Despite How Complex Our Memories Are, There May Be Ways to Find What We’re Looking For
There isn’t a whole lot of mystery surrounding the definition of a memory box. After all, it’s in the title: a box of memories. Where the mystery lies, then, is what exactly the box should be filled with.
The contents of the memory box should not only be dictated by the recipient and their life, but by the relationship you, the giver of the box, has with the recipient. As in: are you a son intending to give the box to your father? Are you a caregiver intending to give the box to your patient? Etc.
One important thing to keep in mind, though, regardless of the relationship, is that sometimes a person suffering from Alzheimer’s may not respond to just the sight of something. Or the feel of something. That in mind, try your best to pick items that could trigger all of the senses — sight, smell, touch, sound, taste.
You’ll find examples in this list.
Seeing the old stamps, and the handwriting of a loved one (as well as an address!) could do wonders.
If possible, choose photographs of the two of you together, or of the family together.
Are they an artist? Are you? You can always put in the artwork of their children, too, or their grandchildren.
Fresh flower petals
Do they have a favorite flower? Do your best to find it and include the petals in their memory box — the sense of smell is a fantastic way to trigger memory.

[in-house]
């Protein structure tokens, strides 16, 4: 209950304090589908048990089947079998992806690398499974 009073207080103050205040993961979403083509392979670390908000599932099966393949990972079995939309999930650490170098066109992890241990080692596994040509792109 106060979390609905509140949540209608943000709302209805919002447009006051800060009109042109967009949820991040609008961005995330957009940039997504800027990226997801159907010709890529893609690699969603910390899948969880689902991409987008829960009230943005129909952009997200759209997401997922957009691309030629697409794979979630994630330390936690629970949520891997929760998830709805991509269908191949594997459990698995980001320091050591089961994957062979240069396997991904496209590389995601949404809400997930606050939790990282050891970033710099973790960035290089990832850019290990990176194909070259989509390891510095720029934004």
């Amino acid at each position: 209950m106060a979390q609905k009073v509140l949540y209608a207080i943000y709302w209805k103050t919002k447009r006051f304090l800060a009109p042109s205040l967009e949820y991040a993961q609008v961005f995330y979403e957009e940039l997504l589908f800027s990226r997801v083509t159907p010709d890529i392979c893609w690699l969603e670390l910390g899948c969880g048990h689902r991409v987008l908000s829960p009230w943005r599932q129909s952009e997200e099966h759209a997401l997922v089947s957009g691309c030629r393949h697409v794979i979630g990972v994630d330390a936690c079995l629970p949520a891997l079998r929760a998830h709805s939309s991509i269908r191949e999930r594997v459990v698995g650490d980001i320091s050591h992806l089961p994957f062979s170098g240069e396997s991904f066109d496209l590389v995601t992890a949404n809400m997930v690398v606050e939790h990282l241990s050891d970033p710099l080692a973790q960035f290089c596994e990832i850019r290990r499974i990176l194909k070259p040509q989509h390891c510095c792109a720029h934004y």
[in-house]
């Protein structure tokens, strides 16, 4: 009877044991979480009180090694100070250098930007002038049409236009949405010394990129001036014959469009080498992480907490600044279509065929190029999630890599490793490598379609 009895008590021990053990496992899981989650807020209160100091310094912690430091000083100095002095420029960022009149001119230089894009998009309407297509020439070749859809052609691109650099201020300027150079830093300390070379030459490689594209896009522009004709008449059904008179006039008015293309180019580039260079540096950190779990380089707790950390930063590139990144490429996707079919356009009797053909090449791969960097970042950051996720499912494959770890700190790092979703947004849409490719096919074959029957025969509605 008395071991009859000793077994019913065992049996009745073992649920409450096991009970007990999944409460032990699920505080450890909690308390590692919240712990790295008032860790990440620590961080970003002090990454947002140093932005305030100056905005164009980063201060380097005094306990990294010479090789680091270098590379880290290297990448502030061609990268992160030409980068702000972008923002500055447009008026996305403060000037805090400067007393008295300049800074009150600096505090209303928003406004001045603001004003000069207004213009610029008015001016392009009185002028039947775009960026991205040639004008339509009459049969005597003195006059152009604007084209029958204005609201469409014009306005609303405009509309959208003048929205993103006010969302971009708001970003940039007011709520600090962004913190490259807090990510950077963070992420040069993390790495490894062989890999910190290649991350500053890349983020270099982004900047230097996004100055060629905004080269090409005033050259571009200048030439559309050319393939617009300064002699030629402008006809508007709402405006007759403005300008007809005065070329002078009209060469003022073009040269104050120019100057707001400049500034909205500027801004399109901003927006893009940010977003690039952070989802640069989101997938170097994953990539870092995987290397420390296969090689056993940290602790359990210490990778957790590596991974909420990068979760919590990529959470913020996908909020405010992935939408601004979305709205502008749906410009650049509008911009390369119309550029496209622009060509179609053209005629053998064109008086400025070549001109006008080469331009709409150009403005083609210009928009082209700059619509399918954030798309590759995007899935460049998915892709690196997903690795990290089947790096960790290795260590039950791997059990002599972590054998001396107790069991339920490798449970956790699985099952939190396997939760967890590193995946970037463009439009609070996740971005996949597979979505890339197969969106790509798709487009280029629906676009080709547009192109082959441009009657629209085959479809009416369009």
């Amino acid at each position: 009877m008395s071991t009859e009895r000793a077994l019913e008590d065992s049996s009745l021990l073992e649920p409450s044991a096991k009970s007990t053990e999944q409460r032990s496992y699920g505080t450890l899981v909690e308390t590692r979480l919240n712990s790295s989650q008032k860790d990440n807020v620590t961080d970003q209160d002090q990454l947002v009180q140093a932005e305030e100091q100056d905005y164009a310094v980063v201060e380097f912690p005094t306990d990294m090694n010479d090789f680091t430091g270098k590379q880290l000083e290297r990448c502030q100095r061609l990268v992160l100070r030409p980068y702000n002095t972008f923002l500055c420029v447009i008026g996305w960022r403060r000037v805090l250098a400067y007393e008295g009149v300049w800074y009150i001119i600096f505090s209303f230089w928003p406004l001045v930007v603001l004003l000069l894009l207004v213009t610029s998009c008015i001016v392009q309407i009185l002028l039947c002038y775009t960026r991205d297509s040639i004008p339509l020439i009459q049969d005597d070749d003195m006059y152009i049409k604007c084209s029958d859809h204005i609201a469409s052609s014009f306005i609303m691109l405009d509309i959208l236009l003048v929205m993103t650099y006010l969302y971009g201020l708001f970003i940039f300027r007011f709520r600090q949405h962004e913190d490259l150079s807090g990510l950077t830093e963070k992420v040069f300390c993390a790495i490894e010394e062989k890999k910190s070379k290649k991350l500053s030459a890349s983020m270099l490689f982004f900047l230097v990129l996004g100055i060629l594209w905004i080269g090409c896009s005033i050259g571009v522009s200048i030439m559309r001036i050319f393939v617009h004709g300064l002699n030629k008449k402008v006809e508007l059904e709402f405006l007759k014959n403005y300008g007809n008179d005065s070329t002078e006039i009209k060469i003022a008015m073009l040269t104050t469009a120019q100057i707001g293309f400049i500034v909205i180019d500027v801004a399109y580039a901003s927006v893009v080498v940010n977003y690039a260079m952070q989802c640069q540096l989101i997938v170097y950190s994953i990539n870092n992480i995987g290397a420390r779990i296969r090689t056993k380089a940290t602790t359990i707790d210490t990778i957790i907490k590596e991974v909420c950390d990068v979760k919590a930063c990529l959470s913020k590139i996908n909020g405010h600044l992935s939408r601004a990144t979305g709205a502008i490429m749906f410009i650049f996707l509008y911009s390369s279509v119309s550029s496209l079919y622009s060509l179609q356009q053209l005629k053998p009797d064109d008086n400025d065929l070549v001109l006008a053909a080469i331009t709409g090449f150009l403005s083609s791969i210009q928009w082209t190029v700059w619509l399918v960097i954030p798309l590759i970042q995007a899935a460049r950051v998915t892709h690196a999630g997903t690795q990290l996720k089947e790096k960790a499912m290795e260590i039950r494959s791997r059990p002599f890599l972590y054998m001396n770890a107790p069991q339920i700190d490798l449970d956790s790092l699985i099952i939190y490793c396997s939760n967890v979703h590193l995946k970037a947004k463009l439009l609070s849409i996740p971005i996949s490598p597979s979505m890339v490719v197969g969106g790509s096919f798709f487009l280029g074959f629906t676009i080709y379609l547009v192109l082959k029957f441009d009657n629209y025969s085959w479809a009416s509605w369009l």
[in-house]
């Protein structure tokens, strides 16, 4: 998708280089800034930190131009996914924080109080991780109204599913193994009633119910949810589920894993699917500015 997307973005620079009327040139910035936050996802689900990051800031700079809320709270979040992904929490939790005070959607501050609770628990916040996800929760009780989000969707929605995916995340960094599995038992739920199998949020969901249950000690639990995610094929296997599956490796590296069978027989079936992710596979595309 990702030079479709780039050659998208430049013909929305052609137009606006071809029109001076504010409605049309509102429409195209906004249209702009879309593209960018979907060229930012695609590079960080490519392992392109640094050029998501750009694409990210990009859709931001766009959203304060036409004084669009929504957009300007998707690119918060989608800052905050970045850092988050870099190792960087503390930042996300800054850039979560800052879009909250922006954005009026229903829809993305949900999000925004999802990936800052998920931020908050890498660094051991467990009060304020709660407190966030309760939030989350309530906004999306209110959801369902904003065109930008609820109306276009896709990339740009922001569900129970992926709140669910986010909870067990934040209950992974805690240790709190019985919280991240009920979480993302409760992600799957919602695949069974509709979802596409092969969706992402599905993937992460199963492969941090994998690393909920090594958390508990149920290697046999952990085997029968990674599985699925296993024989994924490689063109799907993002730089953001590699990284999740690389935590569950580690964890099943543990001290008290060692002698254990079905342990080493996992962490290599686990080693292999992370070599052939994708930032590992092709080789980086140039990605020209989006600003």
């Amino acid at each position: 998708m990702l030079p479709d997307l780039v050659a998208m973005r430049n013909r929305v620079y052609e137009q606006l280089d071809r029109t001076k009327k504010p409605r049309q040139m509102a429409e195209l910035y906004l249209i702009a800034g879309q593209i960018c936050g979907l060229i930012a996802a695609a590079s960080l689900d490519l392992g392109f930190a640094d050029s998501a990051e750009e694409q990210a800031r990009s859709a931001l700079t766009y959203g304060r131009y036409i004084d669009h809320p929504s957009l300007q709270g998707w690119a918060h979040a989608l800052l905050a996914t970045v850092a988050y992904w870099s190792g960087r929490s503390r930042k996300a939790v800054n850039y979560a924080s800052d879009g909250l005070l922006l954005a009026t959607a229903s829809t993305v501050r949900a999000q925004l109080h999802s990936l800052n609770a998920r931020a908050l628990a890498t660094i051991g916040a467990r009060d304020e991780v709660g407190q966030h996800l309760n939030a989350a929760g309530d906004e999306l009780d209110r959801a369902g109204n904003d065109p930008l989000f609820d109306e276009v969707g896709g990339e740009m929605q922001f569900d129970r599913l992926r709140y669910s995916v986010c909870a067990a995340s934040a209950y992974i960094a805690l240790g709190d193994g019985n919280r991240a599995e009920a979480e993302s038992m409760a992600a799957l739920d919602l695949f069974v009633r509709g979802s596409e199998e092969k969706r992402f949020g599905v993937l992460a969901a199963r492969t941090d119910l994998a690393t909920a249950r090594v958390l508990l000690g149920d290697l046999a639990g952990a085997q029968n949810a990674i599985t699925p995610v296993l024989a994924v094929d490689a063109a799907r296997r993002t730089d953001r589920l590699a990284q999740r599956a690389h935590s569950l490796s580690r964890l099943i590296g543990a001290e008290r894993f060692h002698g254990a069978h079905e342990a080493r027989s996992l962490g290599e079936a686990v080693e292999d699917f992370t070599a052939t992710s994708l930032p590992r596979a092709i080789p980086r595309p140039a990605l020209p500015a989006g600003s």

Old movie tickets
Movies are remembered because they are both an immersive and communal experience. Yet, at the same time, some movies can bring about a very personal experience and response.
Keychains? Postcards? Snowglobes? Whatever souvenirs were collected from the trip of a lifetime can apply here.
From wedding announcements, to a sports blurb about a relative, newspaper clippings are good reminders of not only what has transpired, but also of where they’ve lived.
Air freshener from their last car
Did they always have a “Vanillaroma” air freshener hanging from their mirror? What about “Black Ice”? Or “New Car Scent”? It could take them back to a time that they were cruising the countryside, windows down, music up.
An audio player loaded with one song
Do they have a favorite song? Is there a song associated with a certain moment, as in: a wedding song, or a graduation song? The point of loading the audio player with only one song is just to focus the moment; please do feel free to load more, however.
Dried leaves/dried flower petals
This can be both a visual cue, and a textural cue.
Cedar shavings / Pine shavings
Does the recipient of the memory box love the outdoors? Do they enjoy walking through the woods? The strong scents of cedar and pine shavings just may transport them back to those times.
A figurine of their first car
We all know how important that first car was. And we can’t help but look back on it fondly, regardless of its condition.
Their favorite hard candy or bubble gum
The taste and texture of a familiar favorite could bring back lots of memories: from buying them at their favorite childhood candy store, to handing them out to their children and/or grandchildren at gatherings.
Pieces of chalk
Whether they once were a teacher writing equations on a chalkboard, or simply a curious child with a stick of chalk, this can be both a visual cue, and a textural cue.
As we alluded to earlier, not all memory boxes are the same, nor should they be treated the same. Do your best to make them unique to both you and the recipient. At the very least, we hope that the suggestions in this post will spark ideas that you can run with. But, always, always remember that every memory box should have one thing: love.